Check In On The Friends You Think Are Fine

Check In On The Friends You Think Are Fine

You'll never know how they really are unless you slow down and talk to them.

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I have 372 Facebook friends and my new profile picture just hit 31 likes.

Sometimes I have to mute messenger notifications because I just get so many.

I have a Snapchat streak that's 584 days (and counting) and six others that are on their way.

I can't go to my classes without someone saying "hi" or "you look great today" or "I missed you. How are you?"

But I am so lonely.

I have 372 Facebook friends, but at night when I'm in bed, I shake and gasp for air because I can't stop crying and sobbing over the idea that at the end of the day, I am alone.

My new profile picture just hit 31 likes, but I get off Facebook and look at my face in the mirror and I can't understand why anyone would hit like when I would rather hit myself full speed with an oncoming car.

I get Beaucoup messages with funny pictures or memes, but I wish someone would get the message that I'm never happy, even when I'm laughing, even when I'm asleep. I am never happy.

I have Snapchat streaks that would make other people jealous, but the second I try to dig a little deeper, they log off. Because carrying on a conversation is so much more work than just sending a picture of their ceiling and watching the number climb.

I can't go into a class without someone saying "Hi, how are you," but if the answer is anything other than "I'm doing great. How are you," they get uncomfortable because it is a formality and nothing more. No one wants to hear your struggles. They only want to talk about theirs. They ask how you are not because they truly want to know, but because they want to talk about theirs. No one wants to listen, we all just want to talk.

We forget that just because someone smiles at us when we pass them on the street, that doesn't necessarily mean they're okay.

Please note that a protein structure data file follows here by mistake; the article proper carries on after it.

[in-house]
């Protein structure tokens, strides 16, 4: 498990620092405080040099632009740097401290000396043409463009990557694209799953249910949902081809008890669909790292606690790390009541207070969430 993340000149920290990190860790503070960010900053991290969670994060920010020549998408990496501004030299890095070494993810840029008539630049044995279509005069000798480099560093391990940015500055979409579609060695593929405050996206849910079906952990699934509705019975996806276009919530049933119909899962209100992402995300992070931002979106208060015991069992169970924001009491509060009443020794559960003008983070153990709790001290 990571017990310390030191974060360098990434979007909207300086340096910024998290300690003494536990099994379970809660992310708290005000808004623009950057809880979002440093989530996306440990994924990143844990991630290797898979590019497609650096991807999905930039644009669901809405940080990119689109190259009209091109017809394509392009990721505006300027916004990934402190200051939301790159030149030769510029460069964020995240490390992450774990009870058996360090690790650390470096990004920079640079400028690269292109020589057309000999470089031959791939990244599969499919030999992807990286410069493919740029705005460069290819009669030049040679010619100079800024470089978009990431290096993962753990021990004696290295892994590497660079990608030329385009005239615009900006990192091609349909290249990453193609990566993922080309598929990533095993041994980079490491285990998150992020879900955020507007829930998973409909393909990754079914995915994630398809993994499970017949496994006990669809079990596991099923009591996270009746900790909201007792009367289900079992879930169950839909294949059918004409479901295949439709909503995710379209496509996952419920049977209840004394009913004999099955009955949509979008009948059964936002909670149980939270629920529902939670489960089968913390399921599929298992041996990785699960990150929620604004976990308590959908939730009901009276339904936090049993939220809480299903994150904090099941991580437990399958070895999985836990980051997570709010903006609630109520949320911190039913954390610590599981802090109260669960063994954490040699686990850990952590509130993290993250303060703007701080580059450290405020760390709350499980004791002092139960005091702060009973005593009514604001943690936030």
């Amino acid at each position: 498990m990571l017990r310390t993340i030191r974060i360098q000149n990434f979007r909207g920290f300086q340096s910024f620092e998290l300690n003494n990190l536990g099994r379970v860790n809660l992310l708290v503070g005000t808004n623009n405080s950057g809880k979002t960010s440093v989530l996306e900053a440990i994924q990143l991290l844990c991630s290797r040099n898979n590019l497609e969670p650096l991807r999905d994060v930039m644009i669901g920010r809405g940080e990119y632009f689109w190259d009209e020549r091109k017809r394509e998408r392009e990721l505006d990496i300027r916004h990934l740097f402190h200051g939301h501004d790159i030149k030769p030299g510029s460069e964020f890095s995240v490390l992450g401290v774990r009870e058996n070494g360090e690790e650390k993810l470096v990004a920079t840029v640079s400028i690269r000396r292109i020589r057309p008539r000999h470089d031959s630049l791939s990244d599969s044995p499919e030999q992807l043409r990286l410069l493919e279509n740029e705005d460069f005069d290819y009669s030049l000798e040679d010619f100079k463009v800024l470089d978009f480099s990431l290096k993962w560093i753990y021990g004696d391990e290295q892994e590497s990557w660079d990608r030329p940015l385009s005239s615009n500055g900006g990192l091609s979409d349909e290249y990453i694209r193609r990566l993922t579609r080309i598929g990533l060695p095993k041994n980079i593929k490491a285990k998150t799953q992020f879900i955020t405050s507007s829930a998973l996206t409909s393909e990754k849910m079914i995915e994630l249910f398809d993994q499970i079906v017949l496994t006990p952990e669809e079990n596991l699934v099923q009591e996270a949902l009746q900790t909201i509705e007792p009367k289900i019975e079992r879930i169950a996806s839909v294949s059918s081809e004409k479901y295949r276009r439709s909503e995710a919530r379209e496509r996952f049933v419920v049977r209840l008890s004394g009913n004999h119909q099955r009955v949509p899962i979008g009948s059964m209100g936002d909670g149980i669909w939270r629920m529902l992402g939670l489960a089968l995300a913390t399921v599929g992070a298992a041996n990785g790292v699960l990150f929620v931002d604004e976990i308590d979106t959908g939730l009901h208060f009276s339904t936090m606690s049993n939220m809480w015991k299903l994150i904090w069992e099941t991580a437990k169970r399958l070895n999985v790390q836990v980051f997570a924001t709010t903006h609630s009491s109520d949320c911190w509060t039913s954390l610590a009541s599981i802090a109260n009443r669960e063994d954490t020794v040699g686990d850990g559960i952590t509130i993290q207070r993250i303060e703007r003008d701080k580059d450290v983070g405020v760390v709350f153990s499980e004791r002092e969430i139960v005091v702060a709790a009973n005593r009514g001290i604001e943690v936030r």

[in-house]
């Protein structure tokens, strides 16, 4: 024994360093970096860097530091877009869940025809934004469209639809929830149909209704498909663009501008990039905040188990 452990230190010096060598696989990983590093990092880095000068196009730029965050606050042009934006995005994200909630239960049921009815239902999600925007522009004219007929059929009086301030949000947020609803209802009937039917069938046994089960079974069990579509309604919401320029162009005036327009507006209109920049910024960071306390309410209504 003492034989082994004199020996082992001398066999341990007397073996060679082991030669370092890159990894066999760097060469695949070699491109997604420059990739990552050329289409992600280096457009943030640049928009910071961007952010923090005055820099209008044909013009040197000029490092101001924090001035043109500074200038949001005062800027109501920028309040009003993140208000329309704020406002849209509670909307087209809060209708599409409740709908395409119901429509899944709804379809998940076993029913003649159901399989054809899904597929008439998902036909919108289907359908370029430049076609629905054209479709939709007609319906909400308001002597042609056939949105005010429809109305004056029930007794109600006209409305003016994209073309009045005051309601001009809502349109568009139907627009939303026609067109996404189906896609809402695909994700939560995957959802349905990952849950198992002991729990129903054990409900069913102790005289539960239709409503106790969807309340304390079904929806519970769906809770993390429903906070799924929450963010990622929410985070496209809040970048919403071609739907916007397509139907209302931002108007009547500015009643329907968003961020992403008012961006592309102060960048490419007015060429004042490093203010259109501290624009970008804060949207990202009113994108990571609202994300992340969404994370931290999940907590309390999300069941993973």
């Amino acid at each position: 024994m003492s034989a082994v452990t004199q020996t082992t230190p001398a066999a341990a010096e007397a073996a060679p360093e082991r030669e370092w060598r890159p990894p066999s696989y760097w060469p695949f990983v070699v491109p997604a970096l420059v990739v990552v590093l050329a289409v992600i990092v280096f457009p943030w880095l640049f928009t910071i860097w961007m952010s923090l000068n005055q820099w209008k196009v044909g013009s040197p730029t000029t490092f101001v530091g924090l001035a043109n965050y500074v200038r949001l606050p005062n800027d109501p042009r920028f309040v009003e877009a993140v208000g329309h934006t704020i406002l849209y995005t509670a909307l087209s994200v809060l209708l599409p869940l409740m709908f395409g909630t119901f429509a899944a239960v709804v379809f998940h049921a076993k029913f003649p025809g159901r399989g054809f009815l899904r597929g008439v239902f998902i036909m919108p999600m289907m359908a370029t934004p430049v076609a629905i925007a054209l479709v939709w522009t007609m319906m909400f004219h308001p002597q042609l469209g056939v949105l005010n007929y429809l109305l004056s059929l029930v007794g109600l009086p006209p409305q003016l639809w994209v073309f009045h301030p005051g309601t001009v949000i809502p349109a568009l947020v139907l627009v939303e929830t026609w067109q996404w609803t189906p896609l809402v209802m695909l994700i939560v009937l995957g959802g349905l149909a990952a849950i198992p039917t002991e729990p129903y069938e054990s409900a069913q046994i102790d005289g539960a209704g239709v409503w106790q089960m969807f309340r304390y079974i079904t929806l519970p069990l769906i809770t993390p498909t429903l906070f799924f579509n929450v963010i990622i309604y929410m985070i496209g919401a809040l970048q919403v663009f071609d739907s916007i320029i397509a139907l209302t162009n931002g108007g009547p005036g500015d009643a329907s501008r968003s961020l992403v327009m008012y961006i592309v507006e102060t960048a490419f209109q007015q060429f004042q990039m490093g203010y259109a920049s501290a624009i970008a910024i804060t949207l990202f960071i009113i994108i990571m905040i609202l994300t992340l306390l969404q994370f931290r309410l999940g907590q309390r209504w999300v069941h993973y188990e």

I could have tears running down my face, but I will smile at you when I see you in passing because that's what humans do.

We want to believe that everything's okay and no one else is going through the pain that we're going through.

We focus on the sobbers, the ones who don't leave their rooms, the ones who wear long sleeves in the summertime; but we forget that there are ones who only cry when they're alone, who are involved in every activity you can think of, who know how to strategically place self-harm marks so you can't see them no matter what they wear.

Take the time out of your day to check on your strong friends because maybe someday, they aren't so strong and could really use someone to lean on.

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To The Person Who Feels Suicidal But Doesn't Want To Die

Suicidal thoughts are not black and white.
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Everyone assumes that if you have suicidal thoughts that means you want to die.

Suicidal thoughts are thought of in such black-and-white terms. Either you have suicidal thoughts and you want to die, or you don't have suicidal thoughts and you want to live. What most people don't understand is there are some stuck in the gray area of those two statements, I for one am one of them.

I've had suicidal thoughts since I was a kid.

My first recollection of it was when I came home after school one day and got in trouble, and while I was just sitting in the dining room I kept thinking, “I wonder what it would be like to take a knife from the kitchen and just shove it into my stomach." I didn't want to die, or even hurt myself for that matter. But those thoughts haven't stopped since.

I've thought about going into the bathroom and taking every single pill I could find and just drifting to sleep and never waking back up, I've thought about hurting myself to take the pain away, just a few days ago on my way to work I thought about driving my car straight into a tree. But I didn't. Why? Because even though that urge was so strong, I didn't want to die. I still don't, I don't want my life to end.

I don't think I've ever told anyone about these feelings. I don't want others to worry because the first thing anyone thinks when you tell them you have thoughts about hurting or killing yourself is that you're absolutely going to do it and they begin to panic. Yes, I have suicidal thoughts, but I don't want to die.

It's a confusing feeling, it's a scary feeling.

When the depression takes over you feel like you aren't in control. It's like you're drowning.

Every bad memory, every single thing that hurt you, every bad thing you've ever done comes back and grabs you by the ankle and drags you back under the water just as you're about the reach the surface. It's suffocating and not being able to do anything about it.